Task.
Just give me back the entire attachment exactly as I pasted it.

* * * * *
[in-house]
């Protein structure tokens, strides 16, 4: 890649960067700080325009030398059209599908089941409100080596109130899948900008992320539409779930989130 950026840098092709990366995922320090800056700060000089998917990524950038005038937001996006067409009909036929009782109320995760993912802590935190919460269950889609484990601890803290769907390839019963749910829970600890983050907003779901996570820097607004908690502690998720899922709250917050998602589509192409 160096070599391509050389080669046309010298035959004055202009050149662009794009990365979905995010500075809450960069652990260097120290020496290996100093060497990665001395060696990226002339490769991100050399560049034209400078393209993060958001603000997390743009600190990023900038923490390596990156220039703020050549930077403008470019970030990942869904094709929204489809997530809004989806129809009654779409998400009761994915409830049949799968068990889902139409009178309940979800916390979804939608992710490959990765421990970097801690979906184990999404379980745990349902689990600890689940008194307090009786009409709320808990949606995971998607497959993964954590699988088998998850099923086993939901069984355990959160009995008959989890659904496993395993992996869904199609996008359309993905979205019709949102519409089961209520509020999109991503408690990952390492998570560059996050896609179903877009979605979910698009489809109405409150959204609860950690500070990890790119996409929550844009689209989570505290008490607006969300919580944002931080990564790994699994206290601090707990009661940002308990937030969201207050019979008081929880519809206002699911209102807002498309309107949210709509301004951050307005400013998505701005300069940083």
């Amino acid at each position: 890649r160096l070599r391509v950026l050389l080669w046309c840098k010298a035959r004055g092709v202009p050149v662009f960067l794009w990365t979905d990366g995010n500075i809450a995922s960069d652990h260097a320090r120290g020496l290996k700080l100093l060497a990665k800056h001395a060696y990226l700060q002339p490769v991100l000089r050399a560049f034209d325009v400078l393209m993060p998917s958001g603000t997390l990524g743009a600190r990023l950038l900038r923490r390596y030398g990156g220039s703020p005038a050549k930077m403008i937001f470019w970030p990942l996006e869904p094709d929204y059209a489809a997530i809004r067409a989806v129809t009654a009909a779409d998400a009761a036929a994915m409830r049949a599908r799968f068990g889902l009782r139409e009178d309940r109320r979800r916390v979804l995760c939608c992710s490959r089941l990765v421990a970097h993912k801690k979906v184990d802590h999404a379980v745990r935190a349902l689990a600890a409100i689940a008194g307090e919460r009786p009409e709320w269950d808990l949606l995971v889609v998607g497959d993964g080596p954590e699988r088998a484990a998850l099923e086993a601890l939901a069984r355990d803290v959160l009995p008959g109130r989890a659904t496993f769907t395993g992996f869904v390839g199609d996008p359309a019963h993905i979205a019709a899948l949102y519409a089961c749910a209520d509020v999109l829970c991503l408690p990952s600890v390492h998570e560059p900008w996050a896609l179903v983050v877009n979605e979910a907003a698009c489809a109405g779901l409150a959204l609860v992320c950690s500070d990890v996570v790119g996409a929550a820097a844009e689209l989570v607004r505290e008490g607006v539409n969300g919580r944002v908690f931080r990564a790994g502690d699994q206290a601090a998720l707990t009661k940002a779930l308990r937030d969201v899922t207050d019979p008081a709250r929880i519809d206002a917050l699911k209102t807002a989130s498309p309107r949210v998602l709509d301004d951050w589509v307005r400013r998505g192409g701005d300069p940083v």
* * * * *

[in-house]
């Protein structure tokens, strides 16, 4: 890649960067700080325009030398059209599908089941409100080596109130899948900008992320539409779930989130 950026840098092709990366995922320090800056700060000089998917990524950038005038937001996006067409009909036929009782109320995760993912802590935190919460269950889609484990601890803290769907390839019963749910829970600890983050907003779901996570820097607004908690502690998720899922709250917050998602589509192409 160096070599391509050389080669046309010298035959004055202009050149662009794009990365979905995010500075809450960069652990260097120290020496290996100093060497990665001395060696990226002339490769991100050399560049034209400078393209993060958001603000997390743009600190990023900038923490390596990156220039703020050549930077403008470019970030990942869904094709929204489809997530809004989806129809009654779409998400009761994915409830049949799968068990889902139409009178309940979800916390979804939608992710490959990765421990970097801690979906184990999404379980745990349902689990600890689940008194307090009786009409709320808990949606995971998607497959993964954590699988088998998850099923086993939901069984355990959160009995008959989890659904496993395993992996869904199609996008359309993905979205019709949102519409089961209520509020999109991503408690990952390492998570560059996050896609179903877009979605979910698009489809109405409150959204609860950690500070990890790119996409929550844009689209989570505290008490607006969300919580944002931080990564790994699994206290601090707990009661940002308990937030969201207050019979008081929880519809206002699911209102807002498309309107949210709509301004951050307005400013998505701005300069940083």
């Amino acid at each position: 890649r160096l070599r391509v950026l050389l080669w046309c840098k010298a035959r004055g092709v202009p050149v662009f960067l794009w990365t979905d990366g995010n500075i809450a995922s960069d652990h260097a320090r120290g020496l290996k700080l100093l060497a990665k800056h001395a060696y990226l700060q002339p490769v991100l000089r050399a560049f034209d325009v400078l393209m993060p998917s958001g603000t997390l990524g743009a600190r990023l950038l900038r923490r390596y030398g990156g220039s703020p005038a050549k930077m403008i937001f470019w970030p990942l996006e869904p094709d929204y059209a489809a997530i809004r067409a989806v129809t009654a009909a779409d998400a009761a036929a994915m409830r049949a599908r799968f068990g889902l009782r139409e009178d309940r109320r979800r916390v979804l995760c939608c992710s490959r089941l990765v421990a970097h993912k801690k979906v184990d802590h999404a379980v745990r935190a349902l689990a600890a409100i689940a008194g307090e919460r009786p009409e709320w269950d808990l949606l995971v889609v998607g497959d993964g080596p954590e699988r088998a484990a998850l099923e086993a601890l939901a069984r355990d803290v959160l009995p008959g109130r989890a659904t496993f769907t395993g992996f869904v390839g199609d996008p359309a019963h993905i979205a019709a899948l949102y519409a089961c749910a209520d509020v999109l829970c991503l408690p990952s600890v390492h998570e560059p900008w996050a896609l179903v983050v877009n979605e979910a907003a698009c489809a109405g779901l409150a959204l609860v992320c950690s500070d990890v996570v790119g996409a929550a820097a844009e689209l989570v607004r505290e008490g607006v539409n969300g919580r944002v908690f931080r990564a790994g502690d699994q206290a601090a998720l707990t009661k940002a779930l308990r937030d969201v899922t207050d019979p008081a709250r929880i519809d206002a917050l699911k209102t807002a989130s498309p309107r949210v998602l709509d301004d951050w589509v307005r400013r998505g192409g701005d300069p940083v």